In August a flight delay caused me to spend more time in the Calgary airport than I wanted to. As I waited I saw several volunteers walking dogs wearing red vests that said “pet me.” I’d heard of therapy dogs in airports, but had never before seen them.
I shyly patted one on the head, but with my destination only an hour away, there were more stressed travellers than I deserving of their attention. What I really wanted to do was crouch down and wrap my arms around him.
Years ago if you asked anyone what came to mind when they thought of service animals, the answers would be limited to police K-9 units or guide dogs for the blind. Things have changed. Now a range of animals are trained for therapy in such places as hospitals, nursing homes, women’s emergency shelters, in universities at exam time, at disaster areas for those who have experienced trauma, for PTSD sufferers, those with autism, people who have depression, anxiety or other forms of mental illness, for children and adults with special needs, at-risk youth. The list is long.
Dogs are not the only animals trained as therapy pets. Horses, cats, birds, rabbits, llamas and alpacas are among the animals I discovered when researching therapy pets. Llamas and alpacas? Their “huge eyes, soft fur and affectionate and expressive nature” apparently make them well-suited for this realm of treatment. I don’t know how they handle walking across a shiny linoleum floor.
Crows are not among the birds one considers therapeutic, but a friendship in Vancouver has captured the interest of thousands of followers on Facebook. Two years ago a Vancouver man happened to be in a yard when a young crow was released into the wild after having recovered from being abandoned. To the man’s surprise, the crow alighted onto his arm and wouldn’t leave. Canuck is a wild crow, but he singled this man out and they forged a special bond. In a documentary Shawn told the interviewer that Canuck came to him at a time in his life when he had been overwhelmed by depression. “I have no idea why he hopped up on my arm . . . but the world started looking beautiful again. I noticed myself looking at things a lot differently . . . I was a lot less judgmental, a lot less angry, a lot less sad . . . he helped me in a way I can never repay.”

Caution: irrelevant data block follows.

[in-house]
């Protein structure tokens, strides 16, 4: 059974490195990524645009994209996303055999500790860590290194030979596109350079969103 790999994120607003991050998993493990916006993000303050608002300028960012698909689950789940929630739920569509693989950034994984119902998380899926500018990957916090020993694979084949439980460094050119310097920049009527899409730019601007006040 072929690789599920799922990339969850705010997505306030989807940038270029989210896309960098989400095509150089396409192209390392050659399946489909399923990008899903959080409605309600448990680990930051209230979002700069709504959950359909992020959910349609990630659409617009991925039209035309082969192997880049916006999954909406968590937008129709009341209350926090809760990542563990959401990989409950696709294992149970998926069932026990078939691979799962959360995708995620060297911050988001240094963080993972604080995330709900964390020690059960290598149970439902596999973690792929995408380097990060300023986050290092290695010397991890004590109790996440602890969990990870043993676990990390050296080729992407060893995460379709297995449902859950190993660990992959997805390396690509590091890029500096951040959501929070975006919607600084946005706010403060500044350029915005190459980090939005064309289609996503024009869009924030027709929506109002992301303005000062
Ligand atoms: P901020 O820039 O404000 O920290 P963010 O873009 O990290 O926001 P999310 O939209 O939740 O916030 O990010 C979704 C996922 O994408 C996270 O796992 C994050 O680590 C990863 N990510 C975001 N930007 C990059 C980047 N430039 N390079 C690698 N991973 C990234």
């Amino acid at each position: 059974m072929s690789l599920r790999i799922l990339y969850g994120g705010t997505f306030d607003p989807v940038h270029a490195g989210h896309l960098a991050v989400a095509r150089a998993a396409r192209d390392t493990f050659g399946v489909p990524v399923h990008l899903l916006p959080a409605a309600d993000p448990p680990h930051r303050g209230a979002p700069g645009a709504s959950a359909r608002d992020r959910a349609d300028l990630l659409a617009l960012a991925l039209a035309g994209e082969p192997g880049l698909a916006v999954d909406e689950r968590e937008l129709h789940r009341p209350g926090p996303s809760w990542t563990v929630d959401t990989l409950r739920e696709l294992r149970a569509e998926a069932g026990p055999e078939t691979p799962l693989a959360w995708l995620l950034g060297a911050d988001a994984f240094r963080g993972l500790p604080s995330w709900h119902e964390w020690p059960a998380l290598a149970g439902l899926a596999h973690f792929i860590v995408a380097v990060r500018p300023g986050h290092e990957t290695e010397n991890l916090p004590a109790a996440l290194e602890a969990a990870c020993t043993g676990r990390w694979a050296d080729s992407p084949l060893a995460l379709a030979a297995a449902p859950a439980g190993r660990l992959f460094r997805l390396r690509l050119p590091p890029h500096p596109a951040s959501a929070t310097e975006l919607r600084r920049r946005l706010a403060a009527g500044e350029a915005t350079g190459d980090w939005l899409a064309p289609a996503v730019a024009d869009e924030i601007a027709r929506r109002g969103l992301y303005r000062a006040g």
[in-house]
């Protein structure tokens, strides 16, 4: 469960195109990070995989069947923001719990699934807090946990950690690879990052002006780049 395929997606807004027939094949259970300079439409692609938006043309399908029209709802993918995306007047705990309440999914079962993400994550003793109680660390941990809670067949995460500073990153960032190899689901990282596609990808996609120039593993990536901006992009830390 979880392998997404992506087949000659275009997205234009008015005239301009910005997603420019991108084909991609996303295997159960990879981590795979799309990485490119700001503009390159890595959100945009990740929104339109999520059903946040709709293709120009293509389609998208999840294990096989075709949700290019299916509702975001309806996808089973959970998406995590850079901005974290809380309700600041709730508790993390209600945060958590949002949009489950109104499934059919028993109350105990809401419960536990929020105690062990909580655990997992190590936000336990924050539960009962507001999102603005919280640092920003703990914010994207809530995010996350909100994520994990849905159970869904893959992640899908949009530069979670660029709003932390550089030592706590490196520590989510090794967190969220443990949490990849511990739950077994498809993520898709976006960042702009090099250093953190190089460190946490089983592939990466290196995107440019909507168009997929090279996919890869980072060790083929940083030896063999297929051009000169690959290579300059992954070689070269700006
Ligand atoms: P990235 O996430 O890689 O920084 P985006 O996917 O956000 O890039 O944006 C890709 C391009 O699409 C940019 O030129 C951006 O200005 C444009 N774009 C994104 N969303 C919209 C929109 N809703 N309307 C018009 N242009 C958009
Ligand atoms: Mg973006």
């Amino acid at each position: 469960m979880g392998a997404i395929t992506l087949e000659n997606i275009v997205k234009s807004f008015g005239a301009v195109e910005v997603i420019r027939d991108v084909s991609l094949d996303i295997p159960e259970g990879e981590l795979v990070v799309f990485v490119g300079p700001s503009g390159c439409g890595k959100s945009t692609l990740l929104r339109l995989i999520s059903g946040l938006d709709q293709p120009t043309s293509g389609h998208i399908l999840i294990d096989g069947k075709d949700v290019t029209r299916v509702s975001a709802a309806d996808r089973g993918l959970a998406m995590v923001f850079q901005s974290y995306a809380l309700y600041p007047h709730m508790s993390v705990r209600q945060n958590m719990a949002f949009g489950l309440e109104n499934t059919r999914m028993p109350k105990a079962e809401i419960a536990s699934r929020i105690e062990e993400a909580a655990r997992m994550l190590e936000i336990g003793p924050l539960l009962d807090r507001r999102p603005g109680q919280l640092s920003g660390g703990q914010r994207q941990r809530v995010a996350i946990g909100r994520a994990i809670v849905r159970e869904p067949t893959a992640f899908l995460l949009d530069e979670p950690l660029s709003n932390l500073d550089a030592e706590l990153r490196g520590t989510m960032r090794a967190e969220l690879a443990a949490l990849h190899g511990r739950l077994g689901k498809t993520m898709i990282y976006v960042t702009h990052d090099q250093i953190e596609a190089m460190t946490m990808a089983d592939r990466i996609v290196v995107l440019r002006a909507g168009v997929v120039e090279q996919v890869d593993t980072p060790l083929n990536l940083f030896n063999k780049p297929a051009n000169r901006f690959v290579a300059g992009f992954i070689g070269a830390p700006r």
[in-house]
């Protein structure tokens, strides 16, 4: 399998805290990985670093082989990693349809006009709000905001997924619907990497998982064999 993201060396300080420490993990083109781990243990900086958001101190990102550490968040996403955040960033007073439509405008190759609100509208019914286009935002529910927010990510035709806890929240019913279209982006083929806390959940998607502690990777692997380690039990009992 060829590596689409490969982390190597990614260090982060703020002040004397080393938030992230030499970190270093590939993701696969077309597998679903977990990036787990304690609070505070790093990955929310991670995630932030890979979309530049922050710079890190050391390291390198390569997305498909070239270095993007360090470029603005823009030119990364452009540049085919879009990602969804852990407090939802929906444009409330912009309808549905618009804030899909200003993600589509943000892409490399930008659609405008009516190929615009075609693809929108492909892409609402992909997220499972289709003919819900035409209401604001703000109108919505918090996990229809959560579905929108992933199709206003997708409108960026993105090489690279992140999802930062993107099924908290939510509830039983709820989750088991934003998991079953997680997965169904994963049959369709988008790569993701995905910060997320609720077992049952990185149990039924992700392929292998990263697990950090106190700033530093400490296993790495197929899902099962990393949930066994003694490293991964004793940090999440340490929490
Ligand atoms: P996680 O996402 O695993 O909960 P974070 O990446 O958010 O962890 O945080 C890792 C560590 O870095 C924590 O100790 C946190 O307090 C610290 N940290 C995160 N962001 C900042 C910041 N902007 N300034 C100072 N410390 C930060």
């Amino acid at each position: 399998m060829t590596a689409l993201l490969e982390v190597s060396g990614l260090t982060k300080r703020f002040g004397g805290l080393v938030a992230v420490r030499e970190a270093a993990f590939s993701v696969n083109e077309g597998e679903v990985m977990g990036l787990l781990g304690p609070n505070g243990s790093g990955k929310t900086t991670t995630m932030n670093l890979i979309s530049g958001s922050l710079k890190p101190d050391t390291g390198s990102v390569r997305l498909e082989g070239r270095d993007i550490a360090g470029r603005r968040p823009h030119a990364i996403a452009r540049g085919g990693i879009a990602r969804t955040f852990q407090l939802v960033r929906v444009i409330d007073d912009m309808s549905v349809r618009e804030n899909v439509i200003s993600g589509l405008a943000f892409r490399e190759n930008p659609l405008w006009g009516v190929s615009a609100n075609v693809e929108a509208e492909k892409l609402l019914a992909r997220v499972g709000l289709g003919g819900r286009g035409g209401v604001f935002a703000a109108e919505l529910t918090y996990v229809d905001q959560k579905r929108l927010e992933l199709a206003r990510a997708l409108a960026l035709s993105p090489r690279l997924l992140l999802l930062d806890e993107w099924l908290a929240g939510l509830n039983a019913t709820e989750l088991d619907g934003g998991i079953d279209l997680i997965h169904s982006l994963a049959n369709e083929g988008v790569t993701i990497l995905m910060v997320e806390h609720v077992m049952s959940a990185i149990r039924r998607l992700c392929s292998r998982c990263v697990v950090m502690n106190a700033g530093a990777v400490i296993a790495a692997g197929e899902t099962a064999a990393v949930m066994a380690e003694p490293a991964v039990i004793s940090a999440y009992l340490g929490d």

I feel the same way about my cats, Perdy and Linus. Studies show that the purr vibrations of cats, which are in a range of 20-140 Hz, are known to be medically therapeutic. Having a cat can calm nerves, lower blood pressure, help prevent and treat cardiovascular disease, strengthen the immune system and even help you live longer.
When I’m home Perdy will rest on my lap, or snooze on my chest. She knows when I’m upset, or else laughing — she can’t tell the difference. But in both instances she comes running over to look closely into my face and put her paws on my shoulder. Linus, on the other hand, is reserved and fearful of strangers and noises. The bond with him has been an evolving sense of trust. There is a particular sort of thrill when he tentatively approaches me with his eyes round and black, and jumps up beside me to lay his large head on my knee.
I don’t know if their soothing companionship will extend my life or not, but the connection we share feels like healing. Indeed, my children feel the same way: there are six cats among us.
When I was almost 10 years old my mother, never an animal lover, sat down to tell me there was going to be a surprise in our family. With breathless excitement I said, “We’re getting a dog!” It was my most fervent wish despite having been bitten in the face, at age 3, by a cocker spaniel. Never liked them. With dismay and some impatience, she said, no, a baby. I was crestfallen. With three younger brothers, I thought another baby was the last thing we needed (with apologies to Greg, who is a gift to us all). I’ve never had a dog (not yet), but our son Gerard and his wife, Sarah, have fulfilled my desire, at least vicariously. They adopted Bear in August from the SPCA. At the time he was found by a rescue organization, Bear was injured from having been beaten up by other dogs, he was starving and tick-infested. Despite his trauma, he was sweet and loving, and remains so. He is also extremely grateful for his new home. Bear spent Thanksgiving weekend with our family and, for the first time in my life, a dog has leaned his body into mine, and allowed me to put my arms around his fluffy, furry neck.
On our first solo walk on Thanksgiving Day, I knew exactly where Bear and I were going to go. We strolled over a golden path of fallen poplar leaves on our way to the former Elizabethan Sisters’ property where a small shrine to Mary is nestled into a grove of shrubs. On that hallowed ground, only a few days after the feast of St. Francis, I stood with Bear — his feathered tail wagging vigorously — and offered a prayer.
“Your goodness is turned upon every living thing and your grace flows to all your creatures. From our souls to theirs goodness flows, touching each of us with the reflection of your love. Grant to our special animal companions long and healthy lives” (From prayers to St. Francis).